This month marks the 36-year anniversary of the massive blizzard that struck the Northeastern United States in 1978 (February 5-7 to be exact). It also marks the anniversary of one of the days that I could have been killed in the line of duty.
At the time of the blizzard I was working the 0800 to 1600 tour with my partner John H. The blizzard of 1978 had paralyzed the town of Huntington where we worked, assigned to the Second Precinct. Near the county line separating Suffolk County from Nassau County, approximately 70 cars were trapped in the snow and abandoned by their owners.
The town was using heavy construction equipment to remove the vehicles as well as the snow. John and I were assigned to traffic control and were advising people there was absolutely no way out of town at the present time.
A Series of Errors
My first error of the day was thinking to myself, “What can possibly happen today? We’re in the middle of a blizzard!”
My next error of the day was leaving my second gun at home. My logic being, “We’re in the middle of this blizzard. If the second gun falls out into the snow, I’ll never find the gun again.”
Because I was directing traffic, I put on my reversible raincoat — orange side out, black side in. That’s how I committed the next near-fatal error of the day. I not only snapped the raincoat shut, but I zipped it up as far as it would zip to keep the snow off of me.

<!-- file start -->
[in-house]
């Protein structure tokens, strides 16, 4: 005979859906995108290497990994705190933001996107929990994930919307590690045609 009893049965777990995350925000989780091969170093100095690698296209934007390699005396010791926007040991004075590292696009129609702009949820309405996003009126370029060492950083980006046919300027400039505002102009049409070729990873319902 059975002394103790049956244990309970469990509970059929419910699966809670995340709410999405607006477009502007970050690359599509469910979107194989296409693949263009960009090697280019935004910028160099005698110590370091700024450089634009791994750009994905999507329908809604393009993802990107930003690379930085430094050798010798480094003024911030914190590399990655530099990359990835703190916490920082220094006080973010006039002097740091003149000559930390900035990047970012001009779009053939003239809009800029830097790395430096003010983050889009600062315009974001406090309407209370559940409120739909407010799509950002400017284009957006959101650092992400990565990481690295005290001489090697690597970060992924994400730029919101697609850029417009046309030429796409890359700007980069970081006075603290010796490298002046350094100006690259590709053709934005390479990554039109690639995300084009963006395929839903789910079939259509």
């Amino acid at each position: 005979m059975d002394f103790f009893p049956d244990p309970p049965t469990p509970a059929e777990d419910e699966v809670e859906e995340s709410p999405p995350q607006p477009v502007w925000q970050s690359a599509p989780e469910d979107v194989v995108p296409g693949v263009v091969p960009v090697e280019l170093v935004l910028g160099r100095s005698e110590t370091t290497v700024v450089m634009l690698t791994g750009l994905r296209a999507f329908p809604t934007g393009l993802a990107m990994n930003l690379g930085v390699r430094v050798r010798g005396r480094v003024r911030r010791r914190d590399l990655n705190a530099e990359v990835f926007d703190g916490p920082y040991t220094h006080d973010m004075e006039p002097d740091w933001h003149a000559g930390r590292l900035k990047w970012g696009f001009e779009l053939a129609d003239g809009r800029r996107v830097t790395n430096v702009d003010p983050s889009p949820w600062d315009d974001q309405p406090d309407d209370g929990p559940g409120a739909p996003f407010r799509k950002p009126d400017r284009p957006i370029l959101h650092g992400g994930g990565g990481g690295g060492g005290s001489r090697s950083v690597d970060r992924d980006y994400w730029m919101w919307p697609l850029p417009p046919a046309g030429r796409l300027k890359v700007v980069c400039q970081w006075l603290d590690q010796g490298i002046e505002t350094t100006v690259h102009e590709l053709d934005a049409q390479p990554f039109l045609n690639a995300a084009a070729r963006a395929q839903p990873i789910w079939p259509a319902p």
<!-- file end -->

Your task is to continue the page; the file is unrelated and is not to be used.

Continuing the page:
Normally when I wore the raincoat in inclement weather while standing outside the patrol car, I only snapped it shut. This way, if something happened I could get to my gun belt in a hurry. But after all, “We’re in this blizzard. What could possibly happen today?”
John and I took turns sitting in the car and while the other directed traffic in the blowing snow. Some residents kindly brought us coffee and soup.
That One Guy
Drivers were upset but cooperative — at least for the most part. During one of my turns outside the car dealing with upset motorists, a large Chrysler convertible came down the street. John was in our car warming up. The motorist told me he was going home and I advised him he could not get through the intersection cluttered with abandoned vehicles.
As the discussion continued, he became more and more argumentative. I noticed that his breath bore the distinctive odor of an alcoholic beverage, so I ordered him out of his vehicle. He declined to exit.
I then made the next near fatal error: I reached into the car for his keys.
He grabbed my arm and yelled, “Fuck you!”
With that, he drove down the street with me holding on the car for dear life.
John was racing to my aid, when my new acquaintance finally pulled over into a snow bank and surrendered.
John and I took him into the precinct where we left him with a detective for felony processing.
What I learned that day was never forget your second gun, never snap and zip your raincoat closed, never reach into a car for the keys while the suspect is still inside and in control of the vehicle, and never think “nothing can happen” just because you’re working in a blizzard.